Thanks to what she describes as the “bizarre patchwork background” of her graduate work and two previous postdoctoral positions in unrelated fields, Kruth was “able to look at the information I’d learned in all three of these areas, and I realized they interconnect in psychiatric illness. These puzzle pieces come together in a way that I never would have thought of before. And what’s so crazy is I can do it. I can actually do this. And I don’t want to go to law school anymore.”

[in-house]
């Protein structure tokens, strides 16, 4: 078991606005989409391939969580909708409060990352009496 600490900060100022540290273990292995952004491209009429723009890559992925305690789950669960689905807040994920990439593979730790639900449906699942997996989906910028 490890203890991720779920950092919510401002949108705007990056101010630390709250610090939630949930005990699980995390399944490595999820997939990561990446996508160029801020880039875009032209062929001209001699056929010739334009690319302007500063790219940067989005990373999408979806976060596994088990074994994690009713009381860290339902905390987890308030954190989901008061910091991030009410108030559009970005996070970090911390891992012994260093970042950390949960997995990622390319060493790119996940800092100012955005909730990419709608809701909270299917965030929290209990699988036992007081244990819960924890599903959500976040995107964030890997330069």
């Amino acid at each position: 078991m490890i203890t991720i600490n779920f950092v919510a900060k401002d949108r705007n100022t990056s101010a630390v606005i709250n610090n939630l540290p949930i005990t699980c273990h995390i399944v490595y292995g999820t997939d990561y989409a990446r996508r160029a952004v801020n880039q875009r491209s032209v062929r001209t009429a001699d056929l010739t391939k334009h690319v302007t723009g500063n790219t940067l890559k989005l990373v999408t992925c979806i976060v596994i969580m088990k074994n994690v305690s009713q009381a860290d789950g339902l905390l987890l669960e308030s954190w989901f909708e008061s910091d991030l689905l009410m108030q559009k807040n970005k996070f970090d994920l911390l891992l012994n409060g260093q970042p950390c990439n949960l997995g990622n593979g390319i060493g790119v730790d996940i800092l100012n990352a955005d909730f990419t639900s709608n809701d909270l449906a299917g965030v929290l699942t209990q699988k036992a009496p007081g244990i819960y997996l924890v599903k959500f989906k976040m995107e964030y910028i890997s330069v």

Today, Kruth is studying how glucose metabolism in the brain might relate to brain diseases, specifically bipolar disorder. In graduate school, she studied a protein called actin, which essentially functions as cell scaffolding that can grow and collapse as needed. A family of proteins called MICALs regulates actin collapse in a way that is dependent on metabolism and the redox state of the cell, which is the balance between antioxidants and oxidants. Kruth’s current grant investigates the interrelation between metabolism and these proteins in bipolar disorder. “There’s evidence that in schizophrenia, bipolar disorder, major depressive disorder, and other diseases characterized by depression or cognitive dysfunction, there’s actually a loss of synapses and connections in the brain that are important for those functions,” she says. “They don’t know why that happens, why these connections are being lost. And that’s one of the things I’m really interested in because I think it might be a metabolic switch. But the even cooler thing is that metabolism is very malleable. It’s genetically designed to be able to live in different ways and it’s very amenable to tweaking, to being adjusted by things like supplements or even medications.”